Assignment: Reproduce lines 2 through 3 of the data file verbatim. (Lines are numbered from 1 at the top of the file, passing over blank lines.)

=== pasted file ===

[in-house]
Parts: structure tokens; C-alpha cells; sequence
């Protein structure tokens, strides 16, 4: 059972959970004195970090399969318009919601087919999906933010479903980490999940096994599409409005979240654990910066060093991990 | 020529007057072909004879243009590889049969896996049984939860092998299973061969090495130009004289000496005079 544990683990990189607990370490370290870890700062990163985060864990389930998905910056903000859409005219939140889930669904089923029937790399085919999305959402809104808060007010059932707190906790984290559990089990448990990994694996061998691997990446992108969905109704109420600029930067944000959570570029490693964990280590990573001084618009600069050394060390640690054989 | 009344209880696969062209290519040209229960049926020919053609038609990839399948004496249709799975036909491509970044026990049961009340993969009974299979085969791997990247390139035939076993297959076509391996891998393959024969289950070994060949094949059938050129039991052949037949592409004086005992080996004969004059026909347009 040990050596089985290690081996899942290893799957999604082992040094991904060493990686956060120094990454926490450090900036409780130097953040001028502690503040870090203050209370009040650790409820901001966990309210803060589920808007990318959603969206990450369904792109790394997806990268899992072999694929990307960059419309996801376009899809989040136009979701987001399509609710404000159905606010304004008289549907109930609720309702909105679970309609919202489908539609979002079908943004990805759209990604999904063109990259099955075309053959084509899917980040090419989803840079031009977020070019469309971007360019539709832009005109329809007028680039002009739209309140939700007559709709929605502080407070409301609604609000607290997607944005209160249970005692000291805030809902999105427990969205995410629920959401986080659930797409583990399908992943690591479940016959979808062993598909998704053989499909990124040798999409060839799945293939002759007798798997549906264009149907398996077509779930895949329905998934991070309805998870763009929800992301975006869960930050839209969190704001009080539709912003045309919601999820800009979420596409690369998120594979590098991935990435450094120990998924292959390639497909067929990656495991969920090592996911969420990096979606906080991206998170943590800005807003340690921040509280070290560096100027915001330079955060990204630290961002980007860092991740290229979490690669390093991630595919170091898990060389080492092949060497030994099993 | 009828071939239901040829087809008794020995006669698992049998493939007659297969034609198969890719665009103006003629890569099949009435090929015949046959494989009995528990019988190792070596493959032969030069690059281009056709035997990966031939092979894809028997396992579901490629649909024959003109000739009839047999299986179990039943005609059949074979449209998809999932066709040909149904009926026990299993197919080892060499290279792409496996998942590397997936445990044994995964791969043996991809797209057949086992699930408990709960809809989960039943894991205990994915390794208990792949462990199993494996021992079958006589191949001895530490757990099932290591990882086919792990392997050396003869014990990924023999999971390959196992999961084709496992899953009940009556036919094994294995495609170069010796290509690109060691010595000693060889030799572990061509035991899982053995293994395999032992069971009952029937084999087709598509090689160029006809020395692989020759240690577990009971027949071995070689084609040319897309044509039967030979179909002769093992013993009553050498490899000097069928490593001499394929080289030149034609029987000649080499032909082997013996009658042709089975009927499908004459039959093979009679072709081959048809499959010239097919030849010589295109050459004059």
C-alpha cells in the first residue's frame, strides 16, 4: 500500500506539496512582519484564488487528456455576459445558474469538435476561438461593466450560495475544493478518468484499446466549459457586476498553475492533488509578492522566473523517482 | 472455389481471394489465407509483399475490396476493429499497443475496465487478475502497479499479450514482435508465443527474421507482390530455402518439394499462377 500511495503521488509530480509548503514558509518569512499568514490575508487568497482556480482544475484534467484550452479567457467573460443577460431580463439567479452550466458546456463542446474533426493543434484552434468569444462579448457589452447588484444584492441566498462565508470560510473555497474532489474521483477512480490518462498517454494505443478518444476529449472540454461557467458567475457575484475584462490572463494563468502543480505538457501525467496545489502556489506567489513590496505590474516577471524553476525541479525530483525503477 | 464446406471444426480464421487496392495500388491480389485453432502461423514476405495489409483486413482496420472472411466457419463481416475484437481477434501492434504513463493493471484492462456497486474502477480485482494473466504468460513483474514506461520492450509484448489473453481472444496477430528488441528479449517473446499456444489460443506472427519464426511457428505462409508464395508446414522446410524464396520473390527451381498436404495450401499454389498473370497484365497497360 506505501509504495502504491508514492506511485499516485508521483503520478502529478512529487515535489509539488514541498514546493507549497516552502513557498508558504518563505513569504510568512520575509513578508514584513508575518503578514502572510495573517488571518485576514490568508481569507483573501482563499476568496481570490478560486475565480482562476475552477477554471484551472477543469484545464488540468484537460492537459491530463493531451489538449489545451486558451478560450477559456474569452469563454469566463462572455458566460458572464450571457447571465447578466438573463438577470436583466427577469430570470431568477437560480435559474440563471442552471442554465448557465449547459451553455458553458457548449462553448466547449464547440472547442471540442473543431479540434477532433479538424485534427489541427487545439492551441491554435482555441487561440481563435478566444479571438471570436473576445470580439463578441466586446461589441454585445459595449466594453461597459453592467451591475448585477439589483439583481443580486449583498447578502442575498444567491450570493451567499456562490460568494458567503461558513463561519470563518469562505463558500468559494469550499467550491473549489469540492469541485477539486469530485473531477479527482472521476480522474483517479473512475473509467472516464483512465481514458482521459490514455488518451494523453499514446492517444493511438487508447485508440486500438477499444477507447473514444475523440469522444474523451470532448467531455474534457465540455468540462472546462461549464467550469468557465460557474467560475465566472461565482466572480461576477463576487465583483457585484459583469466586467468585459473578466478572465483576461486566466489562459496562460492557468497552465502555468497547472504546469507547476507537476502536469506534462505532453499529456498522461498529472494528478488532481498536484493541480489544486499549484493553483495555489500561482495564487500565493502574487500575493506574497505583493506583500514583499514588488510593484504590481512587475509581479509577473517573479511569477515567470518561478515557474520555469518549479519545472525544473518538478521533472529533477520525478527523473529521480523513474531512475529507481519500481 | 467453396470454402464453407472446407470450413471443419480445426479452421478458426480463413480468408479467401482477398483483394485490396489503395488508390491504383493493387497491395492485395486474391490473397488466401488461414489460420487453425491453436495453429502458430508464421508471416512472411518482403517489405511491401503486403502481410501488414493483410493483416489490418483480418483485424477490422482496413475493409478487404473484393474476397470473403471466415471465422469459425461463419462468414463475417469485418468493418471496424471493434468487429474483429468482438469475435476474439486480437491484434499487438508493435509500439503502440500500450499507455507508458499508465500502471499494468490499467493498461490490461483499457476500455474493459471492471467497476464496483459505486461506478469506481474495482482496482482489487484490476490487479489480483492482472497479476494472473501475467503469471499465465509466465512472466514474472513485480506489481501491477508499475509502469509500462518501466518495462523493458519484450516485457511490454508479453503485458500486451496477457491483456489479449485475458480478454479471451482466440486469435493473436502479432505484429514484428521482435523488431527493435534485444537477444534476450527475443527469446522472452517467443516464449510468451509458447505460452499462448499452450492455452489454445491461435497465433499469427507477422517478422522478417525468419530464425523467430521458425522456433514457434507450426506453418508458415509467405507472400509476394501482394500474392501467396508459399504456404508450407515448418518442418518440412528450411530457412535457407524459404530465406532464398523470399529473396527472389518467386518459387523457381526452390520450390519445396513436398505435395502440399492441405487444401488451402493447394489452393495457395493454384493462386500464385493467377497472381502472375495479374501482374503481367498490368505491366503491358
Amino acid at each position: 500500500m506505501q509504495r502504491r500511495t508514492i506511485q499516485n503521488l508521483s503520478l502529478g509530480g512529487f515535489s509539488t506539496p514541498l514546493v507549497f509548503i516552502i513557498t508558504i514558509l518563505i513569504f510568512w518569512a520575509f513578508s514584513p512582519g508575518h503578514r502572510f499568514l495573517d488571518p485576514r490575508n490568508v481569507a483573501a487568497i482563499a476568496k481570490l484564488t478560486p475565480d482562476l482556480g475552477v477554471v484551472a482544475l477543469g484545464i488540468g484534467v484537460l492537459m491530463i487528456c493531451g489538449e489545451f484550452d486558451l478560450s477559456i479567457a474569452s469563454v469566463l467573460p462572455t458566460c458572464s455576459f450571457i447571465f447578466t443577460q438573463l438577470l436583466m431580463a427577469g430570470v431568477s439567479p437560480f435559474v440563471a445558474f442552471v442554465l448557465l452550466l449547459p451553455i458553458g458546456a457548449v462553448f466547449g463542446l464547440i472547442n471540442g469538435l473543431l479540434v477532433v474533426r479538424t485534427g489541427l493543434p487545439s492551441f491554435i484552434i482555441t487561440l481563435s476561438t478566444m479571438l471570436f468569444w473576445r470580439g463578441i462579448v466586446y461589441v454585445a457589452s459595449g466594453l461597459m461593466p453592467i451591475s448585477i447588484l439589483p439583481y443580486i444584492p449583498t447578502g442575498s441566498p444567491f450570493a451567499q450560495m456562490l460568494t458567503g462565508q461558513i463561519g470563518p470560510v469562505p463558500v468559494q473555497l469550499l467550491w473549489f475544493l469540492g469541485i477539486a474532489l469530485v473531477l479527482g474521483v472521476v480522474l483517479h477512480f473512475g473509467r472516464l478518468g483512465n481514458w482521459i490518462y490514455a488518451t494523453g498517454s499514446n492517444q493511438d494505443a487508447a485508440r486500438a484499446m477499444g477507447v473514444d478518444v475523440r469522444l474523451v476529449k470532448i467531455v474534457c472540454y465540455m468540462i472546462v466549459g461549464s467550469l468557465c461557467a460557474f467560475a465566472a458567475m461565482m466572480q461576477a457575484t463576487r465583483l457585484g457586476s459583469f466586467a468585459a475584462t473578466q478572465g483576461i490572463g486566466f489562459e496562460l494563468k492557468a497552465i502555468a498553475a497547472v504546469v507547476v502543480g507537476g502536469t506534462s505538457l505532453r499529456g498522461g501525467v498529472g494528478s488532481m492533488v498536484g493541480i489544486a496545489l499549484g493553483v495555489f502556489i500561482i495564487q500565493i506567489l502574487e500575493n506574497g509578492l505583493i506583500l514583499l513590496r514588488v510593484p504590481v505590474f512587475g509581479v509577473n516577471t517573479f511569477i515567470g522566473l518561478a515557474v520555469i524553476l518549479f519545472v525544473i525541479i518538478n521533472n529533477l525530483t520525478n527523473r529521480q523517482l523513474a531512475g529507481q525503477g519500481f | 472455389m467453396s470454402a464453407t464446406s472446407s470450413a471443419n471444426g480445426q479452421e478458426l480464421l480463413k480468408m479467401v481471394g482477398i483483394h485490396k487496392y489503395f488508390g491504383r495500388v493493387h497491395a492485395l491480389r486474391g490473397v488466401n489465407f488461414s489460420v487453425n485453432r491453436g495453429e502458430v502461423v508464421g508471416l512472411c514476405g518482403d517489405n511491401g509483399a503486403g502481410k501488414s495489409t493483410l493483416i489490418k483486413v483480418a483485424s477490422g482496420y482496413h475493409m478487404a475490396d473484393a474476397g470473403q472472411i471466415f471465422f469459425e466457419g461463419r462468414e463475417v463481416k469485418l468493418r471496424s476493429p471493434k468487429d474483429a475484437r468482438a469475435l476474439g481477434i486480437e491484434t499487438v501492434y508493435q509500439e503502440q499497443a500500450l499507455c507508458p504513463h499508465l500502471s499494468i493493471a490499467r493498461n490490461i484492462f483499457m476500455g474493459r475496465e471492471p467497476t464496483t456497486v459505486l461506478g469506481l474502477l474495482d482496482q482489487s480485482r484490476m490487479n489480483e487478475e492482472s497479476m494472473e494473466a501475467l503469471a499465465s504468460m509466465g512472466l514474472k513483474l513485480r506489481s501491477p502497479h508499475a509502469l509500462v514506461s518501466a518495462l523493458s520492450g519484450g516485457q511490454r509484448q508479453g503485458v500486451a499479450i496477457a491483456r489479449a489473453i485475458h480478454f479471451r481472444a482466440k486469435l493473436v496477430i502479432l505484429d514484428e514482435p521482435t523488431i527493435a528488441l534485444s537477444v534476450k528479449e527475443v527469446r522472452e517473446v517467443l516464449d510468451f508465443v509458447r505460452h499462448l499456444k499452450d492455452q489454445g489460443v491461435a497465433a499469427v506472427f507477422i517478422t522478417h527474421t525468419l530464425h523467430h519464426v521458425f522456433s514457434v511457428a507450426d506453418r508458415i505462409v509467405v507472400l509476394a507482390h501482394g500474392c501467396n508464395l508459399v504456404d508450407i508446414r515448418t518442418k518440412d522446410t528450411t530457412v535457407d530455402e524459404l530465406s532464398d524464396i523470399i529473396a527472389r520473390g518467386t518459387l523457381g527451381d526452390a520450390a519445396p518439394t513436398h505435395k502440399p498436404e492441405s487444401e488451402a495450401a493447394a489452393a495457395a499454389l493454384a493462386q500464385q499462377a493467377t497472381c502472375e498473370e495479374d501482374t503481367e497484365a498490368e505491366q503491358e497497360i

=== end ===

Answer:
Parts: structure tokens; C-alpha cells; sequence
């Protein structure tokens, strides 16, 4: 059972959970004195970090399969318009919601087919999906933010479903980490999940096994599409409005979240654990910066060093991990 | 020529007057072909004879243009590889049969896996049984939860092998299973061969090495130009004289000496005079 544990683990990189607990370490370290870890700062990163985060864990389930998905910056903000859409005219939140889930669904089923029937790399085919999305959402809104808060007010059932707190906790984290559990089990448990990994694996061998691997990446992108969905109704109420600029930067944000959570570029490693964990280590990573001084618009600069050394060390640690054989 | 009344209880696969062209290519040209229960049926020919053609038609990839399948004496249709799975036909491509970044026990049961009340993969009974299979085969791997990247390139035939076993297959076509391996891998393959024969289950070994060949094949059938050129039991052949037949592409004086005992080996004969004059026909347009 040990050596089985290690081996899942290893799957999604082992040094991904060493990686956060120094990454926490450090900036409780130097953040001028502690503040870090203050209370009040650790409820901001966990309210803060589920808007990318959603969206990450369904792109790394997806990268899992072999694929990307960059419309996801376009899809989040136009979701987001399509609710404000159905606010304004008289549907109930609720309702909105679970309609919202489908539609979002079908943004990805759209990604999904063109990259099955075309053959084509899917980040090419989803840079031009977020070019469309971007360019539709832009005109329809007028680039002009739209309140939700007559709709929605502080407070409301609604609000607290997607944005209160249970005692000291805030809902999105427990969205995410629920959401986080659930797409583990399908992943690591479940016959979808062993598909998704053989499909990124040798999409060839799945293939002759007798798997549906264009149907398996077509779930895949329905998934991070309805998870763009929800992301975006869960930050839209969190704001009080539709912003045309919601999820800009979420596409690369998120594979590098991935990435450094120990998924292959390639497909067929990656495991969920090592996911969420990096979606906080991206998170943590800005807003340690921040509280070290560096100027915001330079955060990204630290961002980007860092991740290229979490690669390093991630595919170091898990060389080492092949060497030994099993 | 009828071939239901040829087809008794020995006669698992049998493939007659297969034609198969890719665009103006003629890569099949009435090929015949046959494989009995528990019988190792070596493959032969030069690059281009056709035997990966031939092979894809028997396992579901490629649909024959003109000739009839047999299986179990039943005609059949074979449209998809999932066709040909149904009926026990299993197919080892060499290279792409496996998942590397997936445990044994995964791969043996991809797209057949086992699930408990709960809809989960039943894991205990994915390794208990792949462990199993494996021992079958006589191949001895530490757990099932290591990882086919792990392997050396003869014990990924023999999971390959196992999961084709496992899953009940009556036919094994294995495609170069010796290509690109060691010595000693060889030799572990061509035991899982053995293994395999032992069971009952029937084999087709598509090689160029006809020395692989020759240690577990009971027949071995070689084609040319897309044509039967030979179909002769093992013993009553050498490899000097069928490593001499394929080289030149034609029987000649080499032909082997013996009658042709089975009927499908004459039959093979009679072709081959048809499959010239097919030849010589295109050459004059």